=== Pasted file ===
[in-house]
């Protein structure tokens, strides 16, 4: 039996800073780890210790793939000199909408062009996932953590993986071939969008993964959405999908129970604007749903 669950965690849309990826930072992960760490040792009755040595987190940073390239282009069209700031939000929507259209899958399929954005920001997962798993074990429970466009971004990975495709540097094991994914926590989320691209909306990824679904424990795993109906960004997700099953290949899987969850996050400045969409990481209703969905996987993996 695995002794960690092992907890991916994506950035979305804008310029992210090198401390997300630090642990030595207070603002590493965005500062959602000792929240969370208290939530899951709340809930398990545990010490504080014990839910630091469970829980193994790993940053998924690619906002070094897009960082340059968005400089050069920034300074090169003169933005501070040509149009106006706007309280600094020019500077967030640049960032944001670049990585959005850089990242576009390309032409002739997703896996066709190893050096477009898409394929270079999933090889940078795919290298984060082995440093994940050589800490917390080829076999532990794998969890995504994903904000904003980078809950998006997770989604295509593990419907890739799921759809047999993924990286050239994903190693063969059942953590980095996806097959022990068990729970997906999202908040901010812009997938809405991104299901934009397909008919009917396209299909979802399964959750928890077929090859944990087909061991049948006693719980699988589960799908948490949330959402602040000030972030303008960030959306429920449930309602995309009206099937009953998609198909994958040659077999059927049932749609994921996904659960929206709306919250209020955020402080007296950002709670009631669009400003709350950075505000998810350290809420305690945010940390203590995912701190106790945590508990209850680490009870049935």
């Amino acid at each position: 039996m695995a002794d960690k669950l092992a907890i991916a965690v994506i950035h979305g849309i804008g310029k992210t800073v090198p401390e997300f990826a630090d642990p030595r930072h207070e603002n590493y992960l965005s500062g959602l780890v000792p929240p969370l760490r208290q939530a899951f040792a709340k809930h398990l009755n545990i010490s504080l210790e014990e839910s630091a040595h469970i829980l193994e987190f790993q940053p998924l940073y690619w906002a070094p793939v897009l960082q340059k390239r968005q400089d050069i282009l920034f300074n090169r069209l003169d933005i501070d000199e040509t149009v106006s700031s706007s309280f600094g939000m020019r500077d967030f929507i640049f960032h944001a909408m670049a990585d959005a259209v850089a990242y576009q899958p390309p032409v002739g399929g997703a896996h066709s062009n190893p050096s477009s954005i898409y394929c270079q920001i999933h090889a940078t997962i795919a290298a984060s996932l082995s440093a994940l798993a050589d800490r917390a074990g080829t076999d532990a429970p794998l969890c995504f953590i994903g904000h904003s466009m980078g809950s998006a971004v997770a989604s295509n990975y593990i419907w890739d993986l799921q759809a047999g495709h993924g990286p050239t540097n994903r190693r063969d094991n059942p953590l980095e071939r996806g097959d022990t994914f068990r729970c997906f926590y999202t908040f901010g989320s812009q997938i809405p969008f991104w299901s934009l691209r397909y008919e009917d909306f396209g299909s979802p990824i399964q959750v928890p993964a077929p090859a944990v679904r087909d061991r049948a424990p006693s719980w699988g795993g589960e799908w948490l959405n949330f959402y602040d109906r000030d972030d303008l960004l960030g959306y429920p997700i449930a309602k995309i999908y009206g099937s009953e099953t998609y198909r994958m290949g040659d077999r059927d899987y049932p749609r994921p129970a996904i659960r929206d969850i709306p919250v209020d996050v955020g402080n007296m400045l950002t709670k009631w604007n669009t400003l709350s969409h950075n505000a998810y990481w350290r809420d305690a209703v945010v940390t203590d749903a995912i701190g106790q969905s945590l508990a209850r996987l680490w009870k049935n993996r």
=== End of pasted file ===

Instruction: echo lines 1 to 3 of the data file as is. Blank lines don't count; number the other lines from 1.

[in-house]
């Protein structure tokens, strides 16, 4: 039996800073780890210790793939000199909408062009996932953590993986071939969008993964959405999908129970604007749903 669950965690849309990826930072992960760490040792009755040595987190940073390239282009069209700031939000929507259209899958399929954005920001997962798993074990429970466009971004990975495709540097094991994914926590989320691209909306990824679904424990795993109906960004997700099953290949899987969850996050400045969409990481209703969905996987993996 695995002794960690092992907890991916994506950035979305804008310029992210090198401390997300630090642990030595207070603002590493965005500062959602000792929240969370208290939530899951709340809930398990545990010490504080014990839910630091469970829980193994790993940053998924690619906002070094897009960082340059968005400089050069920034300074090169003169933005501070040509149009106006706007309280600094020019500077967030640049960032944001670049990585959005850089990242576009390309032409002739997703896996066709190893050096477009898409394929270079999933090889940078795919290298984060082995440093994940050589800490917390080829076999532990794998969890995504994903904000904003980078809950998006997770989604295509593990419907890739799921759809047999993924990286050239994903190693063969059942953590980095996806097959022990068990729970997906999202908040901010812009997938809405991104299901934009397909008919009917396209299909979802399964959750928890077929090859944990087909061991049948006693719980699988589960799908948490949330959402602040000030972030303008960030959306429920449930309602995309009206099937009953998609198909994958040659077999059927049932749609994921996904659960929206709306919250209020955020402080007296950002709670009631669009400003709350950075505000998810350290809420305690945010940390203590995912701190106790945590508990209850680490009870049935």
């Amino acid at each position: 039996m695995a002794d960690k669950l092992a907890i991916a965690v994506i950035h979305g849309i804008g310029k992210t800073v090198p401390e997300f990826a630090d642990p030595r930072h207070e603002n590493y992960l965005s500062g959602l780890v000792p929240p969370l760490r208290q939530a899951f040792a709340k809930h398990l009755n545990i010490s504080l210790e014990e839910s630091a040595h469970i829980l193994e987190f790993q940053p998924l940073y690619w906002a070094p793939v897009l960082q340059k390239r968005q400089d050069i282009l920034f300074n090169r069209l003169d933005i501070d000199e040509t149009v106006s700031s706007s309280f600094g939000m020019r500077d967030f929507i640049f960032h944001a909408m670049a990585d959005a259209v850089a990242y576009q899958p390309p032409v002739g399929g997703a896996h066709s062009n190893p050096s477009s954005i898409y394929c270079q920001i999933h090889a940078t997962i795919a290298a984060s996932l082995s440093a994940l798993a050589d800490r917390a074990g080829t076999d532990a429970p794998l969890c995504f953590i994903g904000h904003s466009m980078g809950s998006a971004v997770a989604s295509n990975y593990i419907w890739d993986l799921q759809a047999g495709h993924g990286p050239t540097n994903r190693r063969d094991n059942p953590l980095e071939r996806g097959d022990t994914f068990r729970c997906f926590y999202t908040f901010g989320s812009q997938i809405p969008f991104w299901s934009l691209r397909y008919e009917d909306f396209g299909s979802p990824i399964q959750v928890p993964a077929p090859a944990v679904r087909d061991r049948a424990p006693s719980w699988g795993g589960e799908w948490l959405n949330f959402y602040d109906r000030d972030d303008l960004l960030g959306y429920p997700i449930a309602k995309i999908y009206g099937s009953e099953t998609y198909r994958m290949g040659d077999r059927d899987y049932p749609r994921p129970a996904i659960r929206d969850i709306p919250v209020d996050v955020g402080n007296m400045l950002t709670k009631w604007n669009t400003l709350s969409h950075n505000a998810y990481w350290r809420d305690a209703v945010v940390t203590d749903a995912i701190g106790q969905s945590l508990a209850r996987l680490w009870k049935n993996r």